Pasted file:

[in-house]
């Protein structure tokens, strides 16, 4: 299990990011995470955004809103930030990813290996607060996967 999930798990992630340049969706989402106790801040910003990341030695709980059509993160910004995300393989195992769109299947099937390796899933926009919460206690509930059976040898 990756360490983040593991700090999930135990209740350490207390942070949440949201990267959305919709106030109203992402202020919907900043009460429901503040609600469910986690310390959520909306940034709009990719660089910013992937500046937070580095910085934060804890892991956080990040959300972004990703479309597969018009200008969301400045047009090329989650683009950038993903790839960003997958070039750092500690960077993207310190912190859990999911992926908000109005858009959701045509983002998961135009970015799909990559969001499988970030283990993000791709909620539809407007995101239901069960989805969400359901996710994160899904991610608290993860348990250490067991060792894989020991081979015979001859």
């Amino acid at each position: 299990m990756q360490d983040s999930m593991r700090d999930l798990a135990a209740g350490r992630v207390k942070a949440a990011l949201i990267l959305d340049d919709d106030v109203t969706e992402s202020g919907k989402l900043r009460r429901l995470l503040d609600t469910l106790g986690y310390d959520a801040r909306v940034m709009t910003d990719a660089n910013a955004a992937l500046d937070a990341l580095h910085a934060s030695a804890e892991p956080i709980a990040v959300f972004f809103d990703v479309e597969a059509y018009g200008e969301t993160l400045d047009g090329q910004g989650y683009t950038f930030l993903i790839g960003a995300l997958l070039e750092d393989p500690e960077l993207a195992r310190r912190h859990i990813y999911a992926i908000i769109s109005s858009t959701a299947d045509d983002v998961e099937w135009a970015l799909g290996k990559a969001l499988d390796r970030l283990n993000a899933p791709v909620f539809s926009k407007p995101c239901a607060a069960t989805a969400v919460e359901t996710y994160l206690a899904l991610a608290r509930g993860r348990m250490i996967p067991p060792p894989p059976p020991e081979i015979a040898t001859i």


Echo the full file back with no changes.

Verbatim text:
[in-house]
């Protein structure tokens, strides 16, 4: 299990990011995470955004809103930030990813290996607060996967 999930798990992630340049969706989402106790801040910003990341030695709980059509993160910004995300393989195992769109299947099937390796899933926009919460206690509930059976040898 990756360490983040593991700090999930135990209740350490207390942070949440949201990267959305919709106030109203992402202020919907900043009460429901503040609600469910986690310390959520909306940034709009990719660089910013992937500046937070580095910085934060804890892991956080990040959300972004990703479309597969018009200008969301400045047009090329989650683009950038993903790839960003997958070039750092500690960077993207310190912190859990999911992926908000109005858009959701045509983002998961135009970015799909990559969001499988970030283990993000791709909620539809407007995101239901069960989805969400359901996710994160899904991610608290993860348990250490067991060792894989020991081979015979001859």
């Amino acid at each position: 299990m990756q360490d983040s999930m593991r700090d999930l798990a135990a209740g350490r992630v207390k942070a949440a990011l949201i990267l959305d340049d919709d106030v109203t969706e992402s202020g919907k989402l900043r009460r429901l995470l503040d609600t469910l106790g986690y310390d959520a801040r909306v940034m709009t910003d990719a660089n910013a955004a992937l500046d937070a990341l580095h910085a934060s030695a804890e892991p956080i709980a990040v959300f972004f809103d990703v479309e597969a059509y018009g200008e969301t993160l400045d047009g090329q910004g989650y683009t950038f930030l993903i790839g960003a995300l997958l070039e750092d393989p500690e960077l993207a195992r310190r912190h859990i990813y999911a992926i908000i769109s109005s858009t959701a299947d045509d983002v998961e099937w135009a970015l799909g290996k990559a969001l499988d390796r970030l283990n993000a899933p791709v909620f539809s926009k407007p995101c239901a607060a069960t989805a969400v919460e359901t996710y994160l206690a899904l991610a608290r509930g993860r348990m250490i996967p067991p060792p894989p059976p020991e081979i015979a040898t001859i």